Scandals and the Digital Code in the Presidential Race

Reinhard Mueller

Multimodal Writing, Social Media

A close-up picture of Donald Trump on the left and Hillary Clinton on the right. On the picture, it seems as if they look at each other from a very close distance. Donald Trump has blond hair and seems to wair a suite, of which one can only see the dark texture on his shoulder and the white collar. Hillary Clinton has blond hair, wears red ear rings, and a red blouse or costume of which one can only see to the shoulder area.

Commentators have identified the campaign leading up to today’s presidential election as unlike any that have come before, asking questions like — has this election been shaped by debates about personality rather than political content? Has it been more about moral scandals than past campaigns? Are labels such as “abuser,” “criminal,” “hater,” and “devil” part of a rational discourse between professional politicians?

But there’s something else novel about this campaign: digital media such as Twitter and Facebook have never played such an important role for the candidates as they do today.

Tweets used to comment on political issues; now, political debates have to comment on tweets. Blog posts are an increasingly dominant media form in public discourse on politics, not only by their sheer number, but also by how the blog format affects political discourse. In this respect, digitalization has paradoxical effects: on the one hand, political information is distributed more widely allowing for more political participation; but, since “the medium is the message” (Marshall McLuhan), the brevity of web content on the other hand reduces the depth and quality of political content.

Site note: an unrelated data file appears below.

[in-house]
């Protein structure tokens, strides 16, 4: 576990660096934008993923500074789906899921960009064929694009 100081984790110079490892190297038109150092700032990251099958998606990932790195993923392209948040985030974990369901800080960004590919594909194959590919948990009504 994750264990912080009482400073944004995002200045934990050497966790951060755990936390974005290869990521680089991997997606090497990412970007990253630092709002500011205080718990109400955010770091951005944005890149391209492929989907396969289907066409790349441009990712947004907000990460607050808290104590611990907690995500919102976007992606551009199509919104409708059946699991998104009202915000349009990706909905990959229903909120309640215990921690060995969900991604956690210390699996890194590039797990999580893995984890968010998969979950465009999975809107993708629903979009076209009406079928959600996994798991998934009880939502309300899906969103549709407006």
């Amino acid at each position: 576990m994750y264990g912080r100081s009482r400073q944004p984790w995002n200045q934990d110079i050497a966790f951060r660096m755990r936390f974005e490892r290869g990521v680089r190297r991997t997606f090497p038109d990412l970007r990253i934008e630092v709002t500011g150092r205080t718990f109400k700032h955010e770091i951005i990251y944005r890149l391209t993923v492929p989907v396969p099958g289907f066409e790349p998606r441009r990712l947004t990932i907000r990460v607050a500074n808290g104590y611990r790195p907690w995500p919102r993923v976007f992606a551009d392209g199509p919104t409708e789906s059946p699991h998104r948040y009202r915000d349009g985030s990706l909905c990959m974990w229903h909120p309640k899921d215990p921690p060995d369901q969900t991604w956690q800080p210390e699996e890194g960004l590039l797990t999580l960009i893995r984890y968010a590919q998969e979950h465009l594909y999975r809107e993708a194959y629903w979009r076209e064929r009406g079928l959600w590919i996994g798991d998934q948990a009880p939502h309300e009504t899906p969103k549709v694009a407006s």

This picture is a diagram showing a statistic of tweets of the two presidential candidates between April 2015 and July 2016. It compares three aspects regarding Hillary Clinton's and Donald Trump's tweets: first, their tweets (Clinton has 714, Trump 914 tweets), second their average retweets (Clinton 3,065.41 and Trump 6,450.81), and, third, their average favorites (Clinton 6,275.59, Trump 18,307.86). In the statistics Clinton's color is blue, while Trumps color is brown-red. It becomes clear from the statistic that Trump was quantitatively much more prominent on Twitter than Clinton.

Hillary Clinton vs. Donald Trump tweeting performance between April 2015 and July 2016
(further discussion)

But while the public discourse is abbreviated and simplified, it is also put into a moral perspective. More than ever before we hear that the candidate is a “bad person,” a “liar,” a “witch,” an “angry baby,” a “nasty woman,” a “puppet,” a “chicken,” and even “Lucifer.” The sociologist Niklas Luhmann explains this by the complexity of today’s politics: the less we oversee a complex field of communication, the more we tend to simplify it by moral terminology. Moral distinctions between “good” and “evil”, a “good person” and a “bad person” are much easier than trying to comprehend the difficulties of global politics.

Both communicative effects coming together might thus explain the current debates, namely how the digital and the moral codes are simplifying the political content. As for consequence, while there is more discourse about politicians, it deals less with politics. Does this process eventually undermine rational discourse and democratic participation? Is it true what Adorno and Horkheimer said in their Dialectics of Enlightenment that technological progress might eventually turn dialectically against the very ideals of freedom and democracy? Is the digitalization of politics a danger for democracies?

Only the future will tell. But changes in the communicative modes are undeniable. And this election shows all the more how important it is to acquire skills in reading digital media so that we can distinguish between political surface and depth, between political content and moral polemics.

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